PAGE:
• ITVI.USA
    15,909.400
    -330.930
    -2%
  • OTLT.USA
    2.776
    0.014
    0.5%
  • OTRI.USA
    21.610
    -0.170
    -0.8%
  • OTVI.USA
    15,915.300
    -318.010
    -2%
  • TSTOPVRPM.ATLPHL
    3.520
    0.380
    12.1%
  • TSTOPVRPM.CHIATL
    2.960
    -0.660
    -18.2%
  • TSTOPVRPM.DALLAX
    1.610
    0.250
    18.4%
  • TSTOPVRPM.LAXDAL
    3.340
    -0.130
    -3.7%
  • TSTOPVRPM.PHLCHI
    2.100
    -0.250
    -10.6%
  • TSTOPVRPM.LAXSEA
    3.860
    -0.220
    -5.4%
  • WAIT.USA
    126.000
    -2.000
    -1.6%
  • ITVI.USA
    15,909.400
    -330.930
    -2%
  • OTLT.USA
    2.776
    0.014
    0.5%
  • OTRI.USA
    21.610
    -0.170
    -0.8%
  • OTVI.USA
    15,915.300
    -318.010
    -2%
  • TSTOPVRPM.ATLPHL
    3.520
    0.380
    12.1%
  • TSTOPVRPM.CHIATL
    2.960
    -0.660
    -18.2%
  • TSTOPVRPM.DALLAX
    1.610
    0.250
    18.4%
  • TSTOPVRPM.LAXDAL
    3.340
    -0.130
    -3.7%
  • TSTOPVRPM.PHLCHI
    2.100
    -0.250
    -10.6%
  • TSTOPVRPM.LAXSEA
    3.860
    -0.220
    -5.4%
  • WAIT.USA
    126.000
    -2.000
    -1.6%
American Shipper

EMERY WORLDWIDE AIRLINES GROUNDED

EMERY WORLDWIDE AIRLINES GROUNDED

   Emery Worldwide Airlines, the cargo airline of CNF, grounded 37 freighters    yesterday morning to comply with a U.S. Federal Aviation Administration    order.

   On Saturday, the FAA had given the Vandalia, Ohio-based carrier, the    option to voluntarily cease flight operations by noon Monday or it would revoke Emery’s certificate to operate the planes.

   The FAA said Emery has been under a “heightened state of oversight” since January 2000. The agency conducted several inspections of the airline, most recently in May and June, during which FAA inspectors found more than 100 violations. These violations included:

   *Improper/inadequate repairs to mechanical problems, including numerous repetitive pilot write-ups of the same problem on the same plane over extended time periods;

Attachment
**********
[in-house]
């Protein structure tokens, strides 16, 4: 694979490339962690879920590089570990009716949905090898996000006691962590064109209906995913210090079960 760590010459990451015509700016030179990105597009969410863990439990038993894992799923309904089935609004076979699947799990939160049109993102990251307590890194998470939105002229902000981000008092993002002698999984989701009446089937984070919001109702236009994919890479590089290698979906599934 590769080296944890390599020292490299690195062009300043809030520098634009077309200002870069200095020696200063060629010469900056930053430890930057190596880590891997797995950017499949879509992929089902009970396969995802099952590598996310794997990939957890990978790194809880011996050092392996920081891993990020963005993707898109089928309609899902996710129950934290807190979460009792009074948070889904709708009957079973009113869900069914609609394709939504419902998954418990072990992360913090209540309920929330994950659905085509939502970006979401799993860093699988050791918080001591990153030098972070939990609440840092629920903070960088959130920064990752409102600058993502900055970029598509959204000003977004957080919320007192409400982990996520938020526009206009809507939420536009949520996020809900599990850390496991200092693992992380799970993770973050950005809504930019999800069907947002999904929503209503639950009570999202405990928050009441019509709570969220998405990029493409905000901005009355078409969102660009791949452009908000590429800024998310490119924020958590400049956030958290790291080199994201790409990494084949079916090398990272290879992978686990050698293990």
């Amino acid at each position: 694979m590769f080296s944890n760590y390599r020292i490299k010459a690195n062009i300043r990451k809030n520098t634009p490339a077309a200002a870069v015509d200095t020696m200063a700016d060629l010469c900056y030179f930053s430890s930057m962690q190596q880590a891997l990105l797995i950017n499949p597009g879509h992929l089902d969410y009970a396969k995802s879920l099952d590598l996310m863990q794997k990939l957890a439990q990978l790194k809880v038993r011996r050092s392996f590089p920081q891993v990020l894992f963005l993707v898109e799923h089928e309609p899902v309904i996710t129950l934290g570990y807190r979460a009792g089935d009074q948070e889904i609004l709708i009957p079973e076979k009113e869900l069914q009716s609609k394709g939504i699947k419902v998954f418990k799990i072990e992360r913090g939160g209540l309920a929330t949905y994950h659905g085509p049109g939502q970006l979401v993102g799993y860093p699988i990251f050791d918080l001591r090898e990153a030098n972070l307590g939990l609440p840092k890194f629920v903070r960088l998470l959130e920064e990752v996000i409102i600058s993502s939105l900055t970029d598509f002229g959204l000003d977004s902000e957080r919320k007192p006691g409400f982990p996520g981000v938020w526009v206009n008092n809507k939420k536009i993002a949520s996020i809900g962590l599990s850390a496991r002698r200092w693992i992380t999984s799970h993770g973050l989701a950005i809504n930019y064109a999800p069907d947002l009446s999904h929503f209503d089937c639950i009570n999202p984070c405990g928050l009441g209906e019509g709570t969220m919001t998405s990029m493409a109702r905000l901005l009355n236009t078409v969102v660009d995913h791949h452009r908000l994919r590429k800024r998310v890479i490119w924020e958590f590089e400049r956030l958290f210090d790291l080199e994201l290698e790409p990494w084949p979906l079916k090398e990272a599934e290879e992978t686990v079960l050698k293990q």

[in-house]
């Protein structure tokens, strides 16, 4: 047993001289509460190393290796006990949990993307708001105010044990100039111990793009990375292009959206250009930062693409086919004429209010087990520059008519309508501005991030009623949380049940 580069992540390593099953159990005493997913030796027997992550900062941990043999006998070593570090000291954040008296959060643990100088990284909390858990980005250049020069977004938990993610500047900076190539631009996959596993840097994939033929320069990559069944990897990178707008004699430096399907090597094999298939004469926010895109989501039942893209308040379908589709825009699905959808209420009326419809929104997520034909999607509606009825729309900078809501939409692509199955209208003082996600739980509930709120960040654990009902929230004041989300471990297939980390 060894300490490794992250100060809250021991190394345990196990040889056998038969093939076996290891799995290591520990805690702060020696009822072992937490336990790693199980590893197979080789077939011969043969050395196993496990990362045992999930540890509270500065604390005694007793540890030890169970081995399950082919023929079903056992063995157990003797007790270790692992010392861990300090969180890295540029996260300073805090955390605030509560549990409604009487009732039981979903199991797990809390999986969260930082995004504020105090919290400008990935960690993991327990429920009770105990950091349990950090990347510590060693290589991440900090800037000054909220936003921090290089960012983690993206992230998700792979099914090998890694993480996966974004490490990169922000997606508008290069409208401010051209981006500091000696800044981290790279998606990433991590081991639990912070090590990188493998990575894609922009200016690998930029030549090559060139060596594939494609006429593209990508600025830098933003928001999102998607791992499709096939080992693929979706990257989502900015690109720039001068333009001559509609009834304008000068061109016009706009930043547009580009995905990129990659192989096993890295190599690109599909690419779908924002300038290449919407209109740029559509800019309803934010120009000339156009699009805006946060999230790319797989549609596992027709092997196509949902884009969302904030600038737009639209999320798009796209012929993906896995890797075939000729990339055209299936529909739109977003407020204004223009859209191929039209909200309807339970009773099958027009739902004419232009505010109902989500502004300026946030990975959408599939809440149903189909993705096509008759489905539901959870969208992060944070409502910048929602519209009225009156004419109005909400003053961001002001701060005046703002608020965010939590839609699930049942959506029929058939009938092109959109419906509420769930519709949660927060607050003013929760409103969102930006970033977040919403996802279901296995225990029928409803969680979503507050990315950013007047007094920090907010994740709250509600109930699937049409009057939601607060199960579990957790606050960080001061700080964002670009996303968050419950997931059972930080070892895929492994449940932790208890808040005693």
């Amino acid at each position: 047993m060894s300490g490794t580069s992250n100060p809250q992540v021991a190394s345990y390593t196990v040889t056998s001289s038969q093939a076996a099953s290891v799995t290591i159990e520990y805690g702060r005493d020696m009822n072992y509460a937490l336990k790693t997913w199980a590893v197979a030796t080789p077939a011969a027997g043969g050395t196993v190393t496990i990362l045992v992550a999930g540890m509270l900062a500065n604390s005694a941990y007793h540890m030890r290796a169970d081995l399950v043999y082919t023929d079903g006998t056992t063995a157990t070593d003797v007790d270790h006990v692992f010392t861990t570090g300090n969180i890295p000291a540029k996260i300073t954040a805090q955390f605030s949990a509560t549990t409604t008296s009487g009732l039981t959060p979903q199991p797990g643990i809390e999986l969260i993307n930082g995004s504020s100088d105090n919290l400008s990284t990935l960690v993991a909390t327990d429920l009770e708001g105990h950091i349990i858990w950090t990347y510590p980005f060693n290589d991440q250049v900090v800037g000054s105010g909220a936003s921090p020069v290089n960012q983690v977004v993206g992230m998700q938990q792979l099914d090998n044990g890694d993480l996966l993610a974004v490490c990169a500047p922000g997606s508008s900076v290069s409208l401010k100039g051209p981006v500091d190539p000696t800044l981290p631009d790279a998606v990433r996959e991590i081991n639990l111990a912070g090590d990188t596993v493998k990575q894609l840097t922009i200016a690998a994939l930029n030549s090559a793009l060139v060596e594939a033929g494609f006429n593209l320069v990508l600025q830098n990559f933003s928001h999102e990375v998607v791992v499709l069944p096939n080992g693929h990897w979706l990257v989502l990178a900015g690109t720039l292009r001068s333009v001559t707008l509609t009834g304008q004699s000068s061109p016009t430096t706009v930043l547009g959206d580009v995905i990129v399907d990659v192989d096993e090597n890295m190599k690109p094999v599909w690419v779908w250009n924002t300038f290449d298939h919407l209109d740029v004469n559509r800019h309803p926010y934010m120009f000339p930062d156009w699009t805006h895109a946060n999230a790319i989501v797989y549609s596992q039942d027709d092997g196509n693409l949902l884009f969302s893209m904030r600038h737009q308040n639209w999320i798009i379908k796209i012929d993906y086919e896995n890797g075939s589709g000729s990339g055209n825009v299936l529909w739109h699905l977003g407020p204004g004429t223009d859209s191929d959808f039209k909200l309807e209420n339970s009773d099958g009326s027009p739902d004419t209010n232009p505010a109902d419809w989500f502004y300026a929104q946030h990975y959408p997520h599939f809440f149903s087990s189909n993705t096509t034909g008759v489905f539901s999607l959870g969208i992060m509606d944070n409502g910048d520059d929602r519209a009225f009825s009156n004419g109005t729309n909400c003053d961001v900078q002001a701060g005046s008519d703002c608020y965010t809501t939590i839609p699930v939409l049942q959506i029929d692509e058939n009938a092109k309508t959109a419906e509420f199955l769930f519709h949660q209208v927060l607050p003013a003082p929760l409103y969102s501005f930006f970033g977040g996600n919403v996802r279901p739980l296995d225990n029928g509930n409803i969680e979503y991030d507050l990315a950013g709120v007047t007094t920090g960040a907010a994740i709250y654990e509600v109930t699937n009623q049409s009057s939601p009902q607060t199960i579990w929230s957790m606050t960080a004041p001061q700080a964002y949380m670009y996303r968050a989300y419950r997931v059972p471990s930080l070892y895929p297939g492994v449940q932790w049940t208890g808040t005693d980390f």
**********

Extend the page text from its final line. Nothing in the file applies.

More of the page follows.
*Unapproved aircraft installations/alterations;

   *Operating unairworthy planes;

   *Not following the policies and procedures in manuals;

   *Inadequate recordkeeping;

   *Failure to distribute and use current manuals.

   The FAA “lost confidence” in the airline to operate in a safe manner and has ordered the airline to cease operations until the problems are corrected, said Ava Mims, deputy director of flight standards at the agency during a press conference in Washington yesterday.

   In an interim agreement entered with the FAA, Emery Worldwide Airlines grounded its 29 DC-8 and eight DC-10 freighters. The interim agreement will last 30 days. By the end of that period, the airline will sign a final agreement with the FAA, “laying out the areas in which Emery will have to demonstrate its qualifications before it can resume operations,” the FAA said.

   Emery Chief Executive Officer Chutta Ratnathicam said the company’s airfreight company, which is separate from the airline, would continue to operate globally.

   “There will be no interruption of freight service and Emery air freightwill meet all of the day-to-day operating requirements or our customers both in North America and around the world,” Ratnathicam said.

   Emery has made arrangements to serve customers in North America by using a fleet of planes operated by Ryan Aviation of Wichita, Kan. Emery’s airfreight business operates a network of service centers throughout North America and has operations in more than 200 countries. The airfreight company operates a hub in Dayton, Ohio to sort cargo. “That facility remains fully operational,” Emery said.

   Meanwhile, Emery Worldwide Airlines said it would furlough up to 800 airline pilots, crewmembers and other administrative staff, as necessary.

   The CNF unit has seen dwindling income. Emery’s operating income in 2000 dropped 46.6 percent to $40.3 million. In the second quarter of this year, ending June 30, the airline saw an operating loss of $25.2 million. Including charges from an operational restructuring and legal settlement, Emery had a

second quarter operating loss of $370.4 million.

   In May, Emery suffered another setback when the U.S. Postal Service announced that it would terminate its express mail contract with the airline, starting Aug. 26. The contract was originally scheduled to run out in 2004. The Postal Service will turn this business over to Federal Express. However, the Postal Service settled with Emery to pay up to $125 million for early termination of the contract.

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